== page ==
Drive Daintily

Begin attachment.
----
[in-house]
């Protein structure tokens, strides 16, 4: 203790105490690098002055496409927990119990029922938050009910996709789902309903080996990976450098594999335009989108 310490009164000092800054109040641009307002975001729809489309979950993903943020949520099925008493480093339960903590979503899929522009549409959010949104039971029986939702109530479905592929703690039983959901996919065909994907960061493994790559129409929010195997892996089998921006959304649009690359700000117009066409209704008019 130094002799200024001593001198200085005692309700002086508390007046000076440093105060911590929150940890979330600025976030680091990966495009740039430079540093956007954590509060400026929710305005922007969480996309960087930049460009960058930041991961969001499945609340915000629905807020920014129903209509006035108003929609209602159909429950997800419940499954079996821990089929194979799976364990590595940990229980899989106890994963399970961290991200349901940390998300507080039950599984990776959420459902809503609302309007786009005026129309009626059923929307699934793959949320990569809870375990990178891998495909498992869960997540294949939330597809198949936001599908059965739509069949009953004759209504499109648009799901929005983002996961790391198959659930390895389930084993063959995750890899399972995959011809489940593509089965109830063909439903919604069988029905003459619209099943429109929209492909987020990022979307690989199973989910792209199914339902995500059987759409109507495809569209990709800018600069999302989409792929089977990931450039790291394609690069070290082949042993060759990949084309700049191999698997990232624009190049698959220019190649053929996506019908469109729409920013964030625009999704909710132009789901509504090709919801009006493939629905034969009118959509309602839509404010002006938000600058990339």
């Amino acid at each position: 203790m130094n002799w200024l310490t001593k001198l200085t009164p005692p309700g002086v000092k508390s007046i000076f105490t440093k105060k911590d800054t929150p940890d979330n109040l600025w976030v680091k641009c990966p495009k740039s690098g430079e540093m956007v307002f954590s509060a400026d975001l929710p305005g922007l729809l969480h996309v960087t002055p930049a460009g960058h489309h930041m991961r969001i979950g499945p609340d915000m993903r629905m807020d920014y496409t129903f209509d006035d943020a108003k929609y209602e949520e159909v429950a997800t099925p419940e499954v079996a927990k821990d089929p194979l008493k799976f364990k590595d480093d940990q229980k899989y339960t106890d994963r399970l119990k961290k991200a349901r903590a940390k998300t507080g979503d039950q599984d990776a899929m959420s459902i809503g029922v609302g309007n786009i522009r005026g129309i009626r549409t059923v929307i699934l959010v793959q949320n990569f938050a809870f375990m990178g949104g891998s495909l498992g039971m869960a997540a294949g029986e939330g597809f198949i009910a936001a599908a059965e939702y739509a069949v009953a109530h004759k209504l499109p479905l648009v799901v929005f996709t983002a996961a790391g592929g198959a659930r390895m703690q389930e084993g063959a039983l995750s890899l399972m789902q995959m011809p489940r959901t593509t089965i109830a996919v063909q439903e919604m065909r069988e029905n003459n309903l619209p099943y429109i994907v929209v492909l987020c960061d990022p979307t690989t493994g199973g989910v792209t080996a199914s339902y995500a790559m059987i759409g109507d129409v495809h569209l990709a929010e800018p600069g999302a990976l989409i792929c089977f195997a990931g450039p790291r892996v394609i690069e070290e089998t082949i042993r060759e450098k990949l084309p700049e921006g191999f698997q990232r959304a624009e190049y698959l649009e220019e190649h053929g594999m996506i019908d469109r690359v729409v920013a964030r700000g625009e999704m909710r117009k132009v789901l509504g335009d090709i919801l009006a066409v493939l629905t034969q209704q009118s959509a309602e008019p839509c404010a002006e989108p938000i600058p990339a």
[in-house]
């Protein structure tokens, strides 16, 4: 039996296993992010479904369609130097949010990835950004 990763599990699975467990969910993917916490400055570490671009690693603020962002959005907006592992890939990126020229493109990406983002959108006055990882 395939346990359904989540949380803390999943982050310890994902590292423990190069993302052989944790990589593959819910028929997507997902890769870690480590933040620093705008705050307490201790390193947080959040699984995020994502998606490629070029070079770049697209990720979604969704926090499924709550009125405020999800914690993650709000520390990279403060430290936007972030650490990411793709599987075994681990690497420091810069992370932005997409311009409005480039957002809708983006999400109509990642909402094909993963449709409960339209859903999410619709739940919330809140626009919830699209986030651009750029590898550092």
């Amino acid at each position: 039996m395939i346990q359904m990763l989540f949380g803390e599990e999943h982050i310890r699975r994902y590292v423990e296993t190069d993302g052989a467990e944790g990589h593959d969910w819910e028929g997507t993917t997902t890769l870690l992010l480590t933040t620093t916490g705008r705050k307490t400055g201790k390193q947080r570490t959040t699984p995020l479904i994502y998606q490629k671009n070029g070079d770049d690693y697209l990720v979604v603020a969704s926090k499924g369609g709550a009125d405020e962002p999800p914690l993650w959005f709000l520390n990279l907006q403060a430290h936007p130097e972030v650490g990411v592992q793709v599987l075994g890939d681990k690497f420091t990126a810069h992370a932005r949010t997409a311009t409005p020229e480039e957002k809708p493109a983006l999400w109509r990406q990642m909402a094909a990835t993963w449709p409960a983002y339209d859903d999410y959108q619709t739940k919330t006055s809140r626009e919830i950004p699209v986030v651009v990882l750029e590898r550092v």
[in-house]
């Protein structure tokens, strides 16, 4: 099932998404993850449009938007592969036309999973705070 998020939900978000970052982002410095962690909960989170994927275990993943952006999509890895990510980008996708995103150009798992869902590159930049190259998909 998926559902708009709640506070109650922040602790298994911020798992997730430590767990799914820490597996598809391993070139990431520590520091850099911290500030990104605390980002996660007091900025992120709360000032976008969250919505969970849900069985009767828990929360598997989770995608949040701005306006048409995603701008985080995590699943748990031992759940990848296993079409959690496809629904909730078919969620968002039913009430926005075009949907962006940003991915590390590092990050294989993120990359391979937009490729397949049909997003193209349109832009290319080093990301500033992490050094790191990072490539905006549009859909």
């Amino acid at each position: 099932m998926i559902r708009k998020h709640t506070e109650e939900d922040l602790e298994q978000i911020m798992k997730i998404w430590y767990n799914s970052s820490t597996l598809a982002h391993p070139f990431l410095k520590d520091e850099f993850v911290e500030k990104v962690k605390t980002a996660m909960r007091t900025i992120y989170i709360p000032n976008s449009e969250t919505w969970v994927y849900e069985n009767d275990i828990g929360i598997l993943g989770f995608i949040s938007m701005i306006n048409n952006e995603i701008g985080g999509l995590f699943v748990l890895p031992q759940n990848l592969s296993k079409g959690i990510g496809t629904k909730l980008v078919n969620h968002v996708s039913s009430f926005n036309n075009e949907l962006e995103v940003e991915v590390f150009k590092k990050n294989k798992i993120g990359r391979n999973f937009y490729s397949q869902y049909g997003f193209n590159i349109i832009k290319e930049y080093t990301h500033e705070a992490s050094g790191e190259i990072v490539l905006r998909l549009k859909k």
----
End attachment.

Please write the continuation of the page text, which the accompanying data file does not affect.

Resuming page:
Apart from what the title says, I do not typically drive daintily.  I often am on my way and you can tell simply by watching the car swoosh past.  Yesterday I was on my way to work, running just barely right on time, with any little setback like the very probable red light upon my entry into town likely to make me late, and I was on the usual dirt road I take to work.  It’s my usual route because I’ve never seen a cop car on it, human and animal traffic is often minimal if existent so heeding the speed limit is not always a safety-for-others requirement and it’s also quicker to get me from home to work that way than any other route I know of.  So coming around this bend yesterday I was startled to see a big 4Runner coming around the bend toward me, and since it was a presumably empty dirt road, I was naturally in the middle of it.  A quick swerve to the far right and a barreling past the car proved a sufficient maneuver to save the both of us pricey expenses on car repairs.  However, the lady driver (who I soon found out had young children in the back seat) was not satisfied.  She stopped, stayed there for a moment and so did I, wondering if they were alright.  Naturally, I watched to see if they got out and needed help with something or other, and they didn’t, so I began to move forward, bringing the car to a flatter part of the road so I could use the quite defective emergency brake (that doesn’t work on hills) and maybe get out to see if things were alright.  She then backed up toward me and asked that I get out of the car.  So I drove ahead onto the flat part of the road, turned off the car and got out.  She backed all the way up beside me and I explained that my emergency brake doesn’t work on hills so I had to pull up.  Reactionless to my explanation, she simply and very sternly said “I just came back so that you could apologize to me.  I know this road, I live on this road, and I know the the people and animals that live on this road and there was no reason at all for you to be going as fast as you were going just now.  You’re lucky I wasn’t going as fast as you were going.”  So, naturally, I was ashamed, saw her children in the back seat, apologized and asked if everyone was alright.  In a rush to leave, she shouted back that yes, but… and the crumpling of dirt and rumble of engine drowned out the last of her words.  I couldn’t help but wonder how she expected me to hear her when she was driving away.  Nonetheless, the rest of the car ride was silent for me, my music off, and slow, compared to my normal habits or rushed driving.  Even on the way home that night, I was thinking about the near-accident, which could have been my fourth in less than a year.  I drove slowly home, despite the late hour of 12:30 in the morning when nobody is ever on that road, people or cars, though animals have been seen by me pretty often in the late hours of the night.  I even saw a few deer with their eyes shining demoniacally in the headlights as they stared at me, wondering what I was coming toward them so bright and loud compared to the night they live in.  I couldn’t help but think how interesting it was, how fascinating, that someone’s mere angered comment could make me rethink my whole habit of driving and my attitude toward transporting myself fro place to place.  I couldn’t help but be worried at work that she might come into the store and recognize me, berate me once again, but in my place of employment in front of any and all other observers.  Happily for me, that didn’t happen, but still, she made a profound impact on the way I think about and conduct my driving experience, and I think how interesting it is tat even after totaling a car over the summer I could still drive fast (even though when the car was hit I was pulling out of a parking lot and going about 5 mph).  I thought how fascinating it was that I needed a reminder of the fact that driving was dangerous, that I couldn’t just remember because of my experience hitting a deer, being hit by a car, almost crashing a brand new car when a tire blew out, and now this.  I guess I’m thankful to the lady, despite embarrassment and shame at the time, because she did make a difference, and though she’ll probably never know but to make sure her kids are even safer on that road, she changed the way I drive.  I don’t want to find her and tell her that she changed my life or something cinematic and so cheesy, because that’s just not me or my instinct, but it is my instinct to constantly evaluate, examine and analyze things, to wonder and ponder, to realize and contemplate.  And now I’m grateful, though still inside a bit hot from shame and my heart may skip a beat when I round that corner on my way to work today, but I will be over on the side, slower, and cautious on my way to work, and anywhere while I drive.  But now I can’t help but think that I might end up eventually back in the same habit as I used to be; I may some day still need another reminder of the supposedly pre-established fact that cars and driving are dangerous, that lives are at stake and money can very easily be lost with the whimsical rush of someone in a hurry.  I wonder how many times this happens to others, and I wonder how many times that lady will think of me and wonder if she made a difference, or if she’ll just think of me as a typically dangerous teenager, driving too fast and almost hurting her and her kids (I assume that’s who they were, though they could have been someone else’s kids).  For now, I guess I’m just changed in my driving practices, and it seemed so trivial that a simple demand of apology could do so much to my habits.

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